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Old Chester, PA: Chester Lace Mill

Block between Second & Third Streets and Trainer & Clayton Streets

Let me know if you can help to identify any of the ladies in this picture?

Much of the following was based on a January 12, 2001 column by
Ed Gebhart in the Delaware County Daily Times.
Click on the following link to read the entire column:
http://www.zwire.com/site/news.cfm?newsid=1270011&BRD=1675&PAG=461&dept_id=18171&rfi=8

There was also a follow-up letter to that column from Bob Sakers who also grew up in the West End and now lives in Marietta, GA:
http://www.zwire.com/site/news.cfm?newsid=1276502&BRD=1675&PAG=461&dept_id=18171&rfi=8


Company History | Presidents | Employees | About the Company | Recollections


 

Presidents: Charles A. Turner, (? until his death in 1951)
Robert J. Turner (1951 until the mill closed)

Employees:

Elizabeth Fox Bowley, master lace mender
Albert Deacon, boss of the weaver department
Charles Deacon
Edith Deacon, hem sewer
Edna Deacon, hem sewer
Gertrude Deacon, bin girl
Carmen Joseph "Joe" DeLurio (when the Lace Mill closed he went to work at Stauffer Chemical) -
4
Abe Detwiler, ran the mill
Olive (Ollie) Firlein (c. 1939-1943), lived on Clayton St. across from the mill - 1
Barbara Gebhart
Harry Gebhart
Mack Gebhart, punched out designs
Margaret Gebhart
Martha Gebhart
Obie Gebhart, weaver
Mabel Grace, examiner
Woody Grace, examiner
Mr. Hamer
Minnie Hampton
King, Orville

"Orville King worked at the Lace Mill in about 1945 but I don't know how long he worked there. He came down from Blue Point, Long Island, NY and was a designer. He lived two doors from us on West 6th Street." - 4

Helen Knox, lace designer

"We remember the tough times during the great depression. Helen applied and was accepted at the Moore Institute of Art and could not find a job after she completed the course.  I remember her coming home after one interview where the man interviewing her said "This is the finest drafting I've ever seen and I can't hire you because you're a woman"... I've remembered this all my life. Eventually she heard of a job possibility at the Mill for a designer.  She applied and was hired.  She was told at that time that she was the only female lace designer in the world.  Lace design had always been a "Man's job" but WWII changed a lot of things!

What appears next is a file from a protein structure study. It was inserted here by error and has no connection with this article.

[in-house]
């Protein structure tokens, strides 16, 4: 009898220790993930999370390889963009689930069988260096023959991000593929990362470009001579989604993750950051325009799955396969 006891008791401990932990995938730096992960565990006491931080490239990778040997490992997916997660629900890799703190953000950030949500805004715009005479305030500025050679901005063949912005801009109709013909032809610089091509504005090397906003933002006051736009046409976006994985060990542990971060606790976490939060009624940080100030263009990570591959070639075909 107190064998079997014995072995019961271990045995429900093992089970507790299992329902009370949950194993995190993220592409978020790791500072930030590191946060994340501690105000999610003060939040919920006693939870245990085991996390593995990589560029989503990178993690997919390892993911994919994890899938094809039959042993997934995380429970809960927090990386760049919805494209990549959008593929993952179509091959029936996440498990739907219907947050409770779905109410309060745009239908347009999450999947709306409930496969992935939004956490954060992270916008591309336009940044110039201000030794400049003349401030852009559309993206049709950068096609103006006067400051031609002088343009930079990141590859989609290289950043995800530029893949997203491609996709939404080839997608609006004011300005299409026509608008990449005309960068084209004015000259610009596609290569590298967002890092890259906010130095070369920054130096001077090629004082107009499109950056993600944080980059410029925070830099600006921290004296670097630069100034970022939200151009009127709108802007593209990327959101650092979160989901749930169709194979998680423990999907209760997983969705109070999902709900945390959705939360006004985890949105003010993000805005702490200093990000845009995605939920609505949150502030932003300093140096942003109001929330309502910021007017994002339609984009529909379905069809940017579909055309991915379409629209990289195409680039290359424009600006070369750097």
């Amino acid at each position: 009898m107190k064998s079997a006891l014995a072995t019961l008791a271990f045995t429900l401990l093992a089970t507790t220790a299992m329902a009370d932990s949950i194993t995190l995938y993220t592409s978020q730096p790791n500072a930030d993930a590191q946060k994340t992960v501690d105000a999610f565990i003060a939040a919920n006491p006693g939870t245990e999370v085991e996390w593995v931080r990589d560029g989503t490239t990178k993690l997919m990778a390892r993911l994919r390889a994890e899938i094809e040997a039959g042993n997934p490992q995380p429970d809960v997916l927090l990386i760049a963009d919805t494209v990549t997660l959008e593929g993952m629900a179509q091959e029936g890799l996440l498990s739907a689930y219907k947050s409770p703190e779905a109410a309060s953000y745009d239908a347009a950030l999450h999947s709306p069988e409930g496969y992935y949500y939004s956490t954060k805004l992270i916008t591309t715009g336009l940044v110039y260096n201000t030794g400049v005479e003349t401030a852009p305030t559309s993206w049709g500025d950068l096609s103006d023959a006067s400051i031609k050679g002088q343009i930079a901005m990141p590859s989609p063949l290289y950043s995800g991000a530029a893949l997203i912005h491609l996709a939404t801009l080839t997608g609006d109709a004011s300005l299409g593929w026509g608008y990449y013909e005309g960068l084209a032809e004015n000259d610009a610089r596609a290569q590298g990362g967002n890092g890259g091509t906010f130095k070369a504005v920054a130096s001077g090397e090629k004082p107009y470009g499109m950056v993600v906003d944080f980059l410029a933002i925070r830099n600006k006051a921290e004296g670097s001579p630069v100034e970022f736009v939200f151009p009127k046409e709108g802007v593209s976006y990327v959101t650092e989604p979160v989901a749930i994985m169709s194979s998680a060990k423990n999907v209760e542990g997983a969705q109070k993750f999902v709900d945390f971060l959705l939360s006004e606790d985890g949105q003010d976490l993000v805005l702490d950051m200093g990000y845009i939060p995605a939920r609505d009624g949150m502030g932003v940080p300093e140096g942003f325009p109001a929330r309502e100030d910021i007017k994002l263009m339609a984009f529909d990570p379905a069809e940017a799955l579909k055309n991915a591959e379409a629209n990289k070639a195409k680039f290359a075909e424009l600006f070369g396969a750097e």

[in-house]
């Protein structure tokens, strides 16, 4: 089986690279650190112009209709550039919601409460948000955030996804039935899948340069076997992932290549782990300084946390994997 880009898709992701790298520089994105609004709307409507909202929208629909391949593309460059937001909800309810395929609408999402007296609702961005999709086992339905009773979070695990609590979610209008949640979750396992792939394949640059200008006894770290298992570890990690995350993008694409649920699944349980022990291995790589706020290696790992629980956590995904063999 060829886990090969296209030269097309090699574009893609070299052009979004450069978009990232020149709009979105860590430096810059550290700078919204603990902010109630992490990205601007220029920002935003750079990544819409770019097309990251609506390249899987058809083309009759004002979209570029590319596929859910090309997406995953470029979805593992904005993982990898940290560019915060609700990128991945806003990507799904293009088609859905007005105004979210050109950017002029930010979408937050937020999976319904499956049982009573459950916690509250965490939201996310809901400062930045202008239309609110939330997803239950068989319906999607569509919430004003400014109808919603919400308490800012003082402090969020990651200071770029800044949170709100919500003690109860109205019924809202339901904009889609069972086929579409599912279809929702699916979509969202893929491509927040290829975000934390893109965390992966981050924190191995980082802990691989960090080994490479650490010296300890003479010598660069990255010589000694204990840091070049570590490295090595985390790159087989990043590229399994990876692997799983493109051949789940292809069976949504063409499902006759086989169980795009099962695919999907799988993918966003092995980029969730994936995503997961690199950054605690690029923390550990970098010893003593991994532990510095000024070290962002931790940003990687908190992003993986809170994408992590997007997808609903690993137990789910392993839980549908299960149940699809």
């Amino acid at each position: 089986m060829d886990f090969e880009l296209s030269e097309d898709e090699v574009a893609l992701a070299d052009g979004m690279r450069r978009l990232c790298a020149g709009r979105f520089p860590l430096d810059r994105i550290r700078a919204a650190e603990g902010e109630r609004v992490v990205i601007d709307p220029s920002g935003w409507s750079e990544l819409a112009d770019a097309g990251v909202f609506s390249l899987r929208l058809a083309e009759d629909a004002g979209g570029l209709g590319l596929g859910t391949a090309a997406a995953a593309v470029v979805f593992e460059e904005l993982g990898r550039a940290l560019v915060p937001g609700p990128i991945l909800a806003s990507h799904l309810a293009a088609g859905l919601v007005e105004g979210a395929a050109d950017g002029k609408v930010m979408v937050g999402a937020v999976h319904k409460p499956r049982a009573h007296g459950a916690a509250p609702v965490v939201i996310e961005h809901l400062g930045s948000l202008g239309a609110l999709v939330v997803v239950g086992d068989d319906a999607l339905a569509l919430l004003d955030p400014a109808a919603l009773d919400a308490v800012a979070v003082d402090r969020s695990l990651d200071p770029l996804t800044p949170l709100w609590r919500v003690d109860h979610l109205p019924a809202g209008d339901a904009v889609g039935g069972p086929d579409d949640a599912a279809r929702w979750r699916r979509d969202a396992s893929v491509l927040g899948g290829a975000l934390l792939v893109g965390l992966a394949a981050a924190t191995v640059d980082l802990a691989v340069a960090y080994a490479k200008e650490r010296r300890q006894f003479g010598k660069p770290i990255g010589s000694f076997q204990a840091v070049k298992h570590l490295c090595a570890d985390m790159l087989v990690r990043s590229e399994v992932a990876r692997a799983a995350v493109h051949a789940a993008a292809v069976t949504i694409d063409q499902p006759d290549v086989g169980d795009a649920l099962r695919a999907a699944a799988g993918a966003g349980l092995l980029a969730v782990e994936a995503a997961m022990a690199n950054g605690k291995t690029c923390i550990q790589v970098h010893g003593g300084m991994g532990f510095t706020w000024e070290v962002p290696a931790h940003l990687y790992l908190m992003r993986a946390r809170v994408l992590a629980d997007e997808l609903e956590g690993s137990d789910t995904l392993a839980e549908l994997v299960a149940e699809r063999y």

"To this day I have her drawings and many of her finished designs packed away in the attic."
- 2

Amy Laird
Laura Miley
Ethel Moore Callaway, bin girl then folding department
Alice Nessome, worked in office for Mr. Shropshire
Ruth Pilkington
Jen Reilley, folder
Mr. Shropshire, office
Ruth Sweigart
Glen Thompson
Miss Trish, secretary to Charles A. Turner and Robert J. Turner
David Watson c. 1950's (Son of Grace Watson) - 3
Grace Watson c. 1950's (Mother of David Watson) - 3
Ann Wohnus, flat work

If you can add to the list of Chester Lace Mill employees, please contact john@oldchesterpa.com


About the Company: "My paternal grandfather was John Bowley, who immigrated from Knottingham, England to get the CHESTER LACE MILLS running when it was first built... Incidently, my mother Elizabeth was a master lace mender and worked for the Chester Lace Mills..."
Ed Bowley, Edlbee@aol.com

The Chester Lace Mill produced lace curtains.

The mill closed after World War II when the invention of nylon made lace obsolete.


Recollections "I was doing a search on Chester Lace Mill when I came across your webpage.

"I had some vivid memories of the mill as child.  My grandfather Charles A. Turner was the president until his death in 1951, and my father Robert J. Turner was the vice president and succeeded his father as president in 1951.

"As I recall there was a connection to Quaker Lace Mill in Philadelphia and the Bromley family, and my father went to work at Quaker shortly after the demise of Chester Lace.

"During World Ware II Chester Lace converted their looms to make camaflouge netting for the Army.  Chester Lace was designated as a defense contractor and it kept my dad out of the war.  I can remember a few of the employees at Chester Lace who are not on your list of employees.  Miss Trish was secretary to both my father and grandfather, but I do not know what her first name was.   Glen Thompson also worked there, and there was a man named Hamer...

"My childhood dream was to work at Chester Lace along with my dad, but that sadly ended in 1953 or 1954 when the mill closed."


Rick Turner, rickturner@bellsouth.net
Sevierville, TN




Many thanks to the following for providing additional information for this page:

1 - Joan M. joaniiii@yahoo.com

2 - Thelma Knox Pusey Cochran, daughter, Termite521@aol.com

3 - RNETN85@aol.com, wife of David Watson

4 - Barbara Montello

 

 

If you have any information and or pictures that you would like to contribute about this company, please forward it to john@oldchesterpa.com


2001, 2003 John A. Bullock III.

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This page last updated 10/18/05